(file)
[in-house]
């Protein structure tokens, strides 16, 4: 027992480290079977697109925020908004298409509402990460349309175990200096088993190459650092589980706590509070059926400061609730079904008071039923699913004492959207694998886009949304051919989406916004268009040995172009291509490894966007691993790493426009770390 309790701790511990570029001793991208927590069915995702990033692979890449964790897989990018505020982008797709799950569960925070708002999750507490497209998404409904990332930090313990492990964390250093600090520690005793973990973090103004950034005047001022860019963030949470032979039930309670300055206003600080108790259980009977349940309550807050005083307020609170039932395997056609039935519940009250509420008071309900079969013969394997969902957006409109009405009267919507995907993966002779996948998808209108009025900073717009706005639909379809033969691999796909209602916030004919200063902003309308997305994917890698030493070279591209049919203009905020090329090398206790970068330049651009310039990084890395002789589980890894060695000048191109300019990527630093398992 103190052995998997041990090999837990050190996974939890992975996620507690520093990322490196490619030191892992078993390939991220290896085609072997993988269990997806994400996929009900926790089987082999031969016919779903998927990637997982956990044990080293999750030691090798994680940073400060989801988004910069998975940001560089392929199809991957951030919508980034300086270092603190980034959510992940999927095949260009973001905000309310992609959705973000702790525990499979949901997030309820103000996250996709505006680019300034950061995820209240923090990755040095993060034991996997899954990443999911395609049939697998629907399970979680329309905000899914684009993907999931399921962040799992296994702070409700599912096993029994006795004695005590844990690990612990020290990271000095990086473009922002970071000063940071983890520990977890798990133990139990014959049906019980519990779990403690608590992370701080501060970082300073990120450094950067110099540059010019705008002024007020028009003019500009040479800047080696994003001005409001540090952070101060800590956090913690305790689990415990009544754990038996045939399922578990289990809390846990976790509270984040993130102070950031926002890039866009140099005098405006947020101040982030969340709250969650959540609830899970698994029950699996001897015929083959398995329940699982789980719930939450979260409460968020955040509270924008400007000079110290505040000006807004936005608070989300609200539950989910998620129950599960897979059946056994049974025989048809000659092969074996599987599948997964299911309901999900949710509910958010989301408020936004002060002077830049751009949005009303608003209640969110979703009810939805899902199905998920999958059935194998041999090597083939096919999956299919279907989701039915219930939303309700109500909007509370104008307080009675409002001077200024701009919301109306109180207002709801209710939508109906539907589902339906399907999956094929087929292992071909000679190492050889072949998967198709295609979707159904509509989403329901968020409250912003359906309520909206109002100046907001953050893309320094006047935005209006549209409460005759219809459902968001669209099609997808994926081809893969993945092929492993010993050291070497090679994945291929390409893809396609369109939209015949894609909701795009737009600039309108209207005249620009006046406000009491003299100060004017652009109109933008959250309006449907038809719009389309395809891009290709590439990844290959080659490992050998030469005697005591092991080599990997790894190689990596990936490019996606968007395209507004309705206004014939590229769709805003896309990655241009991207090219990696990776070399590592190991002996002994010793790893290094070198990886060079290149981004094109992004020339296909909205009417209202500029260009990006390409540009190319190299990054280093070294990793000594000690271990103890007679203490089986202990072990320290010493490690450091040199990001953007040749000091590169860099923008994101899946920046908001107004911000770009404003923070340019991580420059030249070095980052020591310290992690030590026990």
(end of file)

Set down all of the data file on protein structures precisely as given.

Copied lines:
[in-house]
């Protein structure tokens, strides 16, 4: 027992480290079977697109925020908004298409509402990460349309175990200096088993190459650092589980706590509070059926400061609730079904008071039923699913004492959207694998886009949304051919989406916004268009040995172009291509490894966007691993790493426009770390 309790701790511990570029001793991208927590069915995702990033692979890449964790897989990018505020982008797709799950569960925070708002999750507490497209998404409904990332930090313990492990964390250093600090520690005793973990973090103004950034005047001022860019963030949470032979039930309670300055206003600080108790259980009977349940309550807050005083307020609170039932395997056609039935519940009250509420008071309900079969013969394997969902957006409109009405009267919507995907993966002779996948998808209108009025900073717009706005639909379809033969691999796909209602916030004919200063902003309308997305994917890698030493070279591209049919203009905020090329090398206790970068330049651009310039990084890395002789589980890894060695000048191109300019990527630093398992 103190052995998997041990090999837990050190996974939890992975996620507690520093990322490196490619030191892992078993390939991220290896085609072997993988269990997806994400996929009900926790089987082999031969016919779903998927990637997982956990044990080293999750030691090798994680940073400060989801988004910069998975940001560089392929199809991957951030919508980034300086270092603190980034959510992940999927095949260009973001905000309310992609959705973000702790525990499979949901997030309820103000996250996709505006680019300034950061995820209240923090990755040095993060034991996997899954990443999911395609049939697998629907399970979680329309905000899914684009993907999931399921962040799992296994702070409700599912096993029994006795004695005590844990690990612990020290990271000095990086473009922002970071000063940071983890520990977890798990133990139990014959049906019980519990779990403690608590992370701080501060970082300073990120450094950067110099540059010019705008002024007020028009003019500009040479800047080696994003001005409001540090952070101060800590956090913690305790689990415990009544754990038996045939399922578990289990809390846990976790509270984040993130102070950031926002890039866009140099005098405006947020101040982030969340709250969650959540609830899970698994029950699996001897015929083959398995329940699982789980719930939450979260409460968020955040509270924008400007000079110290505040000006807004936005608070989300609200539950989910998620129950599960897979059946056994049974025989048809000659092969074996599987599948997964299911309901999900949710509910958010989301408020936004002060002077830049751009949005009303608003209640969110979703009810939805899902199905998920999958059935194998041999090597083939096919999956299919279907989701039915219930939303309700109500909007509370104008307080009675409002001077200024701009919301109306109180207002709801209710939508109906539907589902339906399907999956094929087929292992071909000679190492050889072949998967198709295609979707159904509509989403329901968020409250912003359906309520909206109002100046907001953050893309320094006047935005209006549209409460005759219809459902968001669209099609997808994926081809893969993945092929492993010993050291070497090679994945291929390409893809396609369109939209015949894609909701795009737009600039309108209207005249620009006046406000009491003299100060004017652009109109933008959250309006449907038809719009389309395809891009290709590439990844290959080659490992050998030469005697005591092991080599990997790894190689990596990936490019996606968007395209507004309705206004014939590229769709805003896309990655241009991207090219990696990776070399590592190991002996002994010793790893290094070198990886060079290149981004094109992004020339296909909205009417209202500029260009990006390409540009190319190299990054280093070294990793000594000690271990103890007679203490089986202990072990320290010493490690450091040199990001953007040749000091590169860099923008994101899946920046908001107004911000770009404003923070340019991580420059030249070095980052020591310290992690030590026990």